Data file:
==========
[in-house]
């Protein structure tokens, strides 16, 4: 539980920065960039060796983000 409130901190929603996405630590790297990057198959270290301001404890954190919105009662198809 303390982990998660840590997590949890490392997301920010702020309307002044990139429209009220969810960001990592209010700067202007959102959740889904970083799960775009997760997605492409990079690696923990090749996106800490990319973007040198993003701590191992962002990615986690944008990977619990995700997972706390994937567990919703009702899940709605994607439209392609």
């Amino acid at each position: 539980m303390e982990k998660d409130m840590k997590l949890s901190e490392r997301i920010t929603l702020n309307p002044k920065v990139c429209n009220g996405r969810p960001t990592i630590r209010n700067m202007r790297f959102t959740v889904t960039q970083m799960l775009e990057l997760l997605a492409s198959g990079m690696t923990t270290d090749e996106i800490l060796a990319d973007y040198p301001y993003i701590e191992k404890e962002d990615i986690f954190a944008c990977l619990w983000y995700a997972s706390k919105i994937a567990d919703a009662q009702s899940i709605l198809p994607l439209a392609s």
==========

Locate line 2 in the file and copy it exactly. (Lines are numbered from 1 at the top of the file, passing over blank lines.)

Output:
């Protein structure tokens, strides 16, 4: 539980920065960039060796983000 409130901190929603996405630590790297990057198959270290301001404890954190919105009662198809 303390982990998660840590997590949890490392997301920010702020309307002044990139429209009220969810960001990592209010700067202007959102959740889904970083799960775009997760997605492409990079690696923990090749996106800490990319973007040198993003701590191992962002990615986690944008990977619990995700997972706390994937567990919703009702899940709605994607439209392609």